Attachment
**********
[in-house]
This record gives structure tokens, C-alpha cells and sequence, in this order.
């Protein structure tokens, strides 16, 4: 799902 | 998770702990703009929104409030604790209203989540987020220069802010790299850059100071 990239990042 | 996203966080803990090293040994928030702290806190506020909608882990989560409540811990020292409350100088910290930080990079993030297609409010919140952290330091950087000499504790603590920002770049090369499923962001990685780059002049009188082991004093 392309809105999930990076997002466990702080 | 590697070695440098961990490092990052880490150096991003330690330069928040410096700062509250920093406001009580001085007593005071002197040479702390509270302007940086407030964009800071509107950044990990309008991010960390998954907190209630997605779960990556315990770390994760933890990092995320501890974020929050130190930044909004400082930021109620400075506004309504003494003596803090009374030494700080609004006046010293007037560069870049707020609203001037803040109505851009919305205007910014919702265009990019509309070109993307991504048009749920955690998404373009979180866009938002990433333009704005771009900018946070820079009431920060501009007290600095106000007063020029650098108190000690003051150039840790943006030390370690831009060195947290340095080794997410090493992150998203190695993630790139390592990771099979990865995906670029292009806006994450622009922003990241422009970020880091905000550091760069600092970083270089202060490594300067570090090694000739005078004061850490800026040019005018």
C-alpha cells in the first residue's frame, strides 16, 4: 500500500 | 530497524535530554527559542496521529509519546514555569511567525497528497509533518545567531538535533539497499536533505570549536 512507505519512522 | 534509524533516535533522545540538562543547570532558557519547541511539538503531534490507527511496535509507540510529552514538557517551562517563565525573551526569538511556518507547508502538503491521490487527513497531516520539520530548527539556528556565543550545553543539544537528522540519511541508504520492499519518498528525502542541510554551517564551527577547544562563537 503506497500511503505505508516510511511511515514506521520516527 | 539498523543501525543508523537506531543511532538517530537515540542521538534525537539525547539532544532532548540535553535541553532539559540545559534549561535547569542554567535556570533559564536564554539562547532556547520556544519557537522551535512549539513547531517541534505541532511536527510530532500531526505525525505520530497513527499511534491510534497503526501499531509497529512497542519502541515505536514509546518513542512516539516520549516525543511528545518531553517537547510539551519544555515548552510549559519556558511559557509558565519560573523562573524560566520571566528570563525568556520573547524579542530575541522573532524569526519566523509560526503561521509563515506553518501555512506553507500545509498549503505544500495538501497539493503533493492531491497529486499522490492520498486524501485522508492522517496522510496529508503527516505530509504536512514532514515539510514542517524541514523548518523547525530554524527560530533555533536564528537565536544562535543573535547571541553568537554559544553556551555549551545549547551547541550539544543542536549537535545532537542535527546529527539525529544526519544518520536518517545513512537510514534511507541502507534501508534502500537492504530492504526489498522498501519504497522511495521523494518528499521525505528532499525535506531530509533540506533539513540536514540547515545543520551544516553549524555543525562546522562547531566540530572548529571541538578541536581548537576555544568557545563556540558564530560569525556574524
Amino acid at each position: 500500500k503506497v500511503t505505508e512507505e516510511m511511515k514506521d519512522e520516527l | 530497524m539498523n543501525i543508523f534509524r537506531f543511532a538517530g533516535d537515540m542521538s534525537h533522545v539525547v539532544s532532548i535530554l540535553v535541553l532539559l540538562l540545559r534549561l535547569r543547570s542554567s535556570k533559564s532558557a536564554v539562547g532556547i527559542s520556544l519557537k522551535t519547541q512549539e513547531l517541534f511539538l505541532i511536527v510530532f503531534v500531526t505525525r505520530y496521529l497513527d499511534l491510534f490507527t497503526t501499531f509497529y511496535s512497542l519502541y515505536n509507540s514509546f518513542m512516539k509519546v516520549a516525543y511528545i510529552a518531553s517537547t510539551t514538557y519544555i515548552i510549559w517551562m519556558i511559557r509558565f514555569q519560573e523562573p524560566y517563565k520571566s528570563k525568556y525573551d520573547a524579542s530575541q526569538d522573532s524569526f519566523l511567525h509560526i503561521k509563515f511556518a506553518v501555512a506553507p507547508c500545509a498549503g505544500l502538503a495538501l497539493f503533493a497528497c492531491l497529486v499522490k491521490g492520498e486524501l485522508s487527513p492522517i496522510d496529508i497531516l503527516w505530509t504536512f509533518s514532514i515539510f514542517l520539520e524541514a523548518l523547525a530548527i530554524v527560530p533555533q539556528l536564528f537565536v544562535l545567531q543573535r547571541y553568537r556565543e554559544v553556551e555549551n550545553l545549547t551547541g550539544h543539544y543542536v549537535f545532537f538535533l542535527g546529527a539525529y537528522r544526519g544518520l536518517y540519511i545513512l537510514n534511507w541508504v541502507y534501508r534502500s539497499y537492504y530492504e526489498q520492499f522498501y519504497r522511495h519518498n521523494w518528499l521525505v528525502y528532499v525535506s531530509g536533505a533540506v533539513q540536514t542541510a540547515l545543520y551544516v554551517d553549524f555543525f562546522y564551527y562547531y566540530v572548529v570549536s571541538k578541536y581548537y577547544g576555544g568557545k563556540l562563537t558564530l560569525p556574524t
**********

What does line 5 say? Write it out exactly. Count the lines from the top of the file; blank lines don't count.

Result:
Amino acid at each position: 500500500k503506497v500511503t505505508e512507505e516510511m511511515k514506521d519512522e520516527l | 530497524m539498523n543501525i543508523f534509524r537506531f543511532a538517530g533516535d537515540m542521538s534525537h533522545v539525547v539532544s532532548i535530554l540535553v535541553l532539559l540538562l540545559r534549561l535547569r543547570s542554567s535556570k533559564s532558557a536564554v539562547g532556547i527559542s520556544l519557537k522551535t519547541q512549539e513547531l517541534f511539538l505541532i511536527v510530532f503531534v500531526t505525525r505520530y496521529l497513527d499511534l491510534f490507527t497503526t501499531f509497529y511496535s512497542l519502541y515505536n509507540s514509546f518513542m512516539k509519546v516520549a516525543y511528545i510529552a518531553s517537547t510539551t514538557y519544555i515548552i510549559w517551562m519556558i511559557r509558565f514555569q519560573e523562573p524560566y517563565k520571566s528570563k525568556y525573551d520573547a524579542s530575541q526569538d522573532s524569526f519566523l511567525h509560526i503561521k509563515f511556518a506553518v501555512a506553507p507547508c500545509a498549503g505544500l502538503a495538501l497539493f503533493a497528497c492531491l497529486v499522490k491521490g492520498e486524501l485522508s487527513p492522517i496522510d496529508i497531516l503527516w505530509t504536512f509533518s514532514i515539510f514542517l520539520e524541514a523548518l523547525a530548527i530554524v527560530p533555533q539556528l536564528f537565536v544562535l545567531q543573535r547571541y553568537r556565543e554559544v553556551e555549551n550545553l545549547t551547541g550539544h543539544y543542536v549537535f545532537f538535533l542535527g546529527a539525529y537528522r544526519g544518520l536518517y540519511i545513512l537510514n534511507w541508504v541502507y534501508r534502500s539497499y537492504y530492504e526489498q520492499f522498501y519504497r522511495h519518498n521523494w518528499l521525505v528525502y528532499v525535506s531530509g536533505a533540506v533539513q540536514t542541510a540547515l545543520y551544516v554551517d553549524f555543525f562546522y564551527y562547531y566540530v572548529v570549536s571541538k578541536y581548537y577547544g576555544g568557545k563556540l562563537t558564530l560569525p556574524t